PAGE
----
For the uneducated, palmetto bugs are ginormous cockroaches prevalent in the south. Although they can't hurt a person - as in bite or sting - they are hideously ugly. They are the size of bald eagles (only a slight exaggeration.) They make clicking and hissing noises. They fly. They are the stuff of nightmares. MY nightmares.
I know the only way to get over fear is to confront it, but I can't bring myself to (wo)man up. On the contrary, fear of confrontation with one of those creepy critters holds me hostage in my bed at night when G is sleeping. I won't get up go to the bathroom, no matter how badly I may need to. If I can't sleep, I'm sure every sound I hear as I toss and turn is evidence of the enemy just lurking around waiting for an opportune moment to make my heart stop beating. Before entering a dark room, I snap on a light, pause, and scan walls, ceilings, and baseboards looking for any hint of movement. And if I see one? Well, in a pitch that can wake our deaf neighbors, I scream, "G--------!!!"
Of course, G isn't always immediately available to deal with my irrational hysteria. On one occasion I spotted one of the monsters in the ceiling housing of our kitchen's florescent lights minutes after he'd left for work. I turned on the light (hoping to fry it) and positioned myself where I could keep an eye on it for most of the day. I called G to explain why the light would still be on when he got home in the wee hours of the morning. At some point during the night I awoke to noises coming from the kitchen, and knew G was removing the corpse. The next morning he shared the skin-crawling news it was still alive when he removed the housing panel, and it fell on him. I had to take a shower.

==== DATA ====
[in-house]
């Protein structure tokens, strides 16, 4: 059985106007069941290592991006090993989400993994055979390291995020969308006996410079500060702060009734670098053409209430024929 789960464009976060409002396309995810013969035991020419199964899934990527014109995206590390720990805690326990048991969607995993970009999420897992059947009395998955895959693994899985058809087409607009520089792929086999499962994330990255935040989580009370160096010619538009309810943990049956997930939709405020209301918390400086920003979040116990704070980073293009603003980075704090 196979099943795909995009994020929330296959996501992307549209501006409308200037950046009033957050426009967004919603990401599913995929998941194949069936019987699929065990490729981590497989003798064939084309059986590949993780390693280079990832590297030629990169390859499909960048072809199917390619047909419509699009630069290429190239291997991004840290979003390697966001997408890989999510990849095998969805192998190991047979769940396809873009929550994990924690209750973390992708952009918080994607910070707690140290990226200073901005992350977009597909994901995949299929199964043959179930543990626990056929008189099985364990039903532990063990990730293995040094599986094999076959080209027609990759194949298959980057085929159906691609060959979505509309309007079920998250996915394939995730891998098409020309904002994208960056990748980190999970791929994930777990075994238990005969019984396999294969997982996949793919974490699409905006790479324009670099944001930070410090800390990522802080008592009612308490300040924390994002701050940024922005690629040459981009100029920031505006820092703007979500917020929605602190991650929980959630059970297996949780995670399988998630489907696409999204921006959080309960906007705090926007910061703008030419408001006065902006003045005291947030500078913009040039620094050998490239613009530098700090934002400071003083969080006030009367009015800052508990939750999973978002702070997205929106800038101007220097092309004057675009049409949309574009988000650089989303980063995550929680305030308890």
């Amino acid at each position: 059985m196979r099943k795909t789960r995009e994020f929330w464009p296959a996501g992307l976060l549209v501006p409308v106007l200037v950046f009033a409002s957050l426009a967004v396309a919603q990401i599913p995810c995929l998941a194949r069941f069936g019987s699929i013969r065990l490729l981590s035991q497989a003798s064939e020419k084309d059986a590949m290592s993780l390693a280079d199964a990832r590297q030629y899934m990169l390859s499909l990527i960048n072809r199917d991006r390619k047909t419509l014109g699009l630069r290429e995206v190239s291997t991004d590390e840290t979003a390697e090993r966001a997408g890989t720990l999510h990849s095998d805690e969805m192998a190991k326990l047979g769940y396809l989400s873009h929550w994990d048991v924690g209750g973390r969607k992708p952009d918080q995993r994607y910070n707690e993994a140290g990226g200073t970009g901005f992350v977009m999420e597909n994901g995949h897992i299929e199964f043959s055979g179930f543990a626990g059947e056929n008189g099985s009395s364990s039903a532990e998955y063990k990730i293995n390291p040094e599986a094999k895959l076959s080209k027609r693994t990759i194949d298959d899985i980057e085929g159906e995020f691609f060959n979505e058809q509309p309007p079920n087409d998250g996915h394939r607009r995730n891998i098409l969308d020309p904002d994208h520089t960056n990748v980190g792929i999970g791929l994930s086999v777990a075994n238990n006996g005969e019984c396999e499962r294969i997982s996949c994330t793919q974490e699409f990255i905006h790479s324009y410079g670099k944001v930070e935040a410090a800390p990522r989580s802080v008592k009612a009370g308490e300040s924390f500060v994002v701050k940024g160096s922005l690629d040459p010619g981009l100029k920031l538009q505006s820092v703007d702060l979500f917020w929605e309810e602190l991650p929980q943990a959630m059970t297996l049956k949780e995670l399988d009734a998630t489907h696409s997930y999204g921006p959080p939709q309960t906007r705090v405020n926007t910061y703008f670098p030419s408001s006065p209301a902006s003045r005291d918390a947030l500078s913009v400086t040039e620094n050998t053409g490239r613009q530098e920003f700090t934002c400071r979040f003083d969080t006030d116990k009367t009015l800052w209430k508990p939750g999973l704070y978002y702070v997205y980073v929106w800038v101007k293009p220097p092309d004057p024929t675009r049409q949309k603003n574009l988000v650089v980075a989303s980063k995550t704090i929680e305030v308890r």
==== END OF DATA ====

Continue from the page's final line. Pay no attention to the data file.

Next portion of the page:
My most infamous p-bug face-off was The Battle of the Cockroach. G was gone, it was evening, and I was sitting at the kitchen counter finishing dinner. My sixth sense prickled before I actually spotted it moving along the baseboard. I sprang off the bar stool and grabbed a can of Raid while the dogs beat feet for safety. I sprayed sprayed sprayed as it moved first one way and then the next. Suddenly my feet lost traction on the bug spray-coated floor and I slammed down on my chin, but all I could think of is I am eye-level to a cockroach! I pulled myself up, ran for the broom, and came back swinging violently as it tried to escape into the next room. When the battle was over, I eyed the corpse, the slick floor, and the broom with its now-dented metal handle and all its plastic parts broken off. Then I walked several houses up the street to where my nearly 80-year-old parents were watching TV on their porch. Through the screen door I announced, "You need to come over for a drink." My father cleaned up the carnage, while I washed the kitchen floor.
Once, after my mom had come over to remove an offender from my shower, it occurred to me that when I am 60, calling my 90-year-old mother to come kill a bug for me would be beyond ludicrous. And G can't stand guard over me every minute. The disgusting creatures come with the perks of living in a semi-tropical paradise. I am seriously looking for that retirement home...in Maine.